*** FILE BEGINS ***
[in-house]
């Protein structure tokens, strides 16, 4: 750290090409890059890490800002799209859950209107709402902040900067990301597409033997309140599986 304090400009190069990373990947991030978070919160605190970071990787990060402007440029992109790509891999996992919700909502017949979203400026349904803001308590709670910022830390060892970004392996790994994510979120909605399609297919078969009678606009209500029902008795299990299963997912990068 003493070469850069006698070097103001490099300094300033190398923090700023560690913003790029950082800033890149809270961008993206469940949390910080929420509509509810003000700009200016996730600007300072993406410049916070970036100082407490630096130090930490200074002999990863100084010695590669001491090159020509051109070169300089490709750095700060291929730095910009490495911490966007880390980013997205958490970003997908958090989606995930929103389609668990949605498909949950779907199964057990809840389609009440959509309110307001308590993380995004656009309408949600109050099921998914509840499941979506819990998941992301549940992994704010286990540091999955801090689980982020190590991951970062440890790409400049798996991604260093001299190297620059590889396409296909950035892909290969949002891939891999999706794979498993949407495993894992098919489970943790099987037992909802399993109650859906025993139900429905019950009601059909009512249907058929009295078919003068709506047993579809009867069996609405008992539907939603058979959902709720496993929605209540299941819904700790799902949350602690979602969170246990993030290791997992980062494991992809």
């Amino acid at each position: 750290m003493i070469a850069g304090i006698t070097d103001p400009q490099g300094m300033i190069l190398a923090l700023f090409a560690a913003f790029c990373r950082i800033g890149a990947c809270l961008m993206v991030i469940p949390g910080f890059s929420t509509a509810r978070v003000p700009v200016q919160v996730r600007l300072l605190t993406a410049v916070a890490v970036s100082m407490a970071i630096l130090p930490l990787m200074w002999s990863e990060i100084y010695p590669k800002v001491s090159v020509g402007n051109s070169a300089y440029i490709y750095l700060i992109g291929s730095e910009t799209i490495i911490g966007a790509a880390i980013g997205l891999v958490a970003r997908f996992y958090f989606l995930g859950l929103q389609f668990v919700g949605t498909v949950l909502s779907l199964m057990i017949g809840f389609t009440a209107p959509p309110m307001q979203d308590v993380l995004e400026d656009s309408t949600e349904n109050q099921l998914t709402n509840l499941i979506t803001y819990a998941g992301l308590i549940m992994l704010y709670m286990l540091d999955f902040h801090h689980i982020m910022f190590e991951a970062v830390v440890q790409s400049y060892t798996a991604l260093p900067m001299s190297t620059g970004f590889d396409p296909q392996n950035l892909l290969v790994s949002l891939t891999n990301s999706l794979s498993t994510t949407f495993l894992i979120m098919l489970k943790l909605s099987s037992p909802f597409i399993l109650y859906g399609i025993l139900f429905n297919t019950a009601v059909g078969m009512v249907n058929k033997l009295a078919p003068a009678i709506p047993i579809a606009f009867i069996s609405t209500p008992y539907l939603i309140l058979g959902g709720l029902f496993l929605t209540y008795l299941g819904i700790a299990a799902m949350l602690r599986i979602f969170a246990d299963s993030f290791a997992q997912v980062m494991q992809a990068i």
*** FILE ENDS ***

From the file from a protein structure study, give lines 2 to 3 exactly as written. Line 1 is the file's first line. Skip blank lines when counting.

């Protein structure tokens, strides 16, 4: 750290090409890059890490800002799209859950209107709402902040900067990301597409033997309140599986 304090400009190069990373990947991030978070919160605190970071990787990060402007440029992109790509891999996992919700909502017949979203400026349904803001308590709670910022830390060892970004392996790994994510979120909605399609297919078969009678606009209500029902008795299990299963997912990068 003493070469850069006698070097103001490099300094300033190398923090700023560690913003790029950082800033890149809270961008993206469940949390910080929420509509509810003000700009200016996730600007300072993406410049916070970036100082407490630096130090930490200074002999990863100084010695590669001491090159020509051109070169300089490709750095700060291929730095910009490495911490966007880390980013997205958490970003997908958090989606995930929103389609668990949605498909949950779907199964057990809840389609009440959509309110307001308590993380995004656009309408949600109050099921998914509840499941979506819990998941992301549940992994704010286990540091999955801090689980982020190590991951970062440890790409400049798996991604260093001299190297620059590889396409296909950035892909290969949002891939891999999706794979498993949407495993894992098919489970943790099987037992909802399993109650859906025993139900429905019950009601059909009512249907058929009295078919003068709506047993579809009867069996609405008992539907939603058979959902709720496993929605209540299941819904700790799902949350602690979602969170246990993030290791997992980062494991992809």
């Amino acid at each position: 750290m003493i070469a850069g304090i006698t070097d103001p400009q490099g300094m300033i190069l190398a923090l700023f090409a560690a913003f790029c990373r950082i800033g890149a990947c809270l961008m993206v991030i469940p949390g910080f890059s929420t509509a509810r978070v003000p700009v200016q919160v996730r600007l300072l605190t993406a410049v916070a890490v970036s100082m407490a970071i630096l130090p930490l990787m200074w002999s990863e990060i100084y010695p590669k800002v001491s090159v020509g402007n051109s070169a300089y440029i490709y750095l700060i992109g291929s730095e910009t799209i490495i911490g966007a790509a880390i980013g997205l891999v958490a970003r997908f996992y958090f989606l995930g859950l929103q389609f668990v919700g949605t498909v949950l909502s779907l199964m057990i017949g809840f389609t009440a209107p959509p309110m307001q979203d308590v993380l995004e400026d656009s309408t949600e349904n109050q099921l998914t709402n509840l499941i979506t803001y819990a998941g992301l308590i549940m992994l704010y709670m286990l540091d999955f902040h801090h689980i982020m910022f190590e991951a970062v830390v440890q790409s400049y060892t798996a991604l260093p900067m001299s190297t620059g970004f590889d396409p296909q392996n950035l892909l290969v790994s949002l891939t891999n990301s999706l794979s498993t994510t949407f495993l894992i979120m098919l489970k943790l909605s099987s037992p909802f597409i399993l109650y859906g399609i025993l139900f429905n297919t019950a009601v059909g078969m009512v249907n058929k033997l009295a078919p003068a009678i709506p047993i579809a606009f009867i069996s609405t209500p008992y539907l939603i309140l058979g959902g709720l029902f496993l929605t209540y008795l299941g819904i700790a299990a799902m949350l602690r599986i979602f969170a246990d299963s993030f290791a997992q997912v980062m494991q992809a990068i």